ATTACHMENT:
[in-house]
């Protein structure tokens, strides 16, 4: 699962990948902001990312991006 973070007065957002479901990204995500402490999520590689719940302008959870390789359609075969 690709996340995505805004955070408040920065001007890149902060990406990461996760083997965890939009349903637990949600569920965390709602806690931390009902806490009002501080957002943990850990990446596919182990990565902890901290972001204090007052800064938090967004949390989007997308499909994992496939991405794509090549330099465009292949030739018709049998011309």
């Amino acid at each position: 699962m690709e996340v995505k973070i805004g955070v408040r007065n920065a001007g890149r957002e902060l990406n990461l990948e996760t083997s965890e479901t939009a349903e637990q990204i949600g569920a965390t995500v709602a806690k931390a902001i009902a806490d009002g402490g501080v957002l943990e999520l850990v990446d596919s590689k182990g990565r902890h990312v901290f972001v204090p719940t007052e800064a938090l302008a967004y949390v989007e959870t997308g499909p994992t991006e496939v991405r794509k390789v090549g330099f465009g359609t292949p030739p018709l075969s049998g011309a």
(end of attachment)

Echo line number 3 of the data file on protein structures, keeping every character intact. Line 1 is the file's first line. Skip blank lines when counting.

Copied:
């Amino acid at each position: 699962m690709e996340v995505k973070i805004g955070v408040r007065n920065a001007g890149r957002e902060l990406n990461l990948e996760t083997s965890e479901t939009a349903e637990q990204i949600g569920a965390t995500v709602a806690k931390a902001i009902a806490d009002g402490g501080v957002l943990e999520l850990v990446d596919s590689k182990g990565r902890h990312v901290f972001v204090p719940t007052e800064a938090l302008a967004y949390v989007e959870t997308g499909p994992t991006e496939v991405r794509k390789v090549g330099f465009g359609t292949p030739p018709l075969s049998g011309a």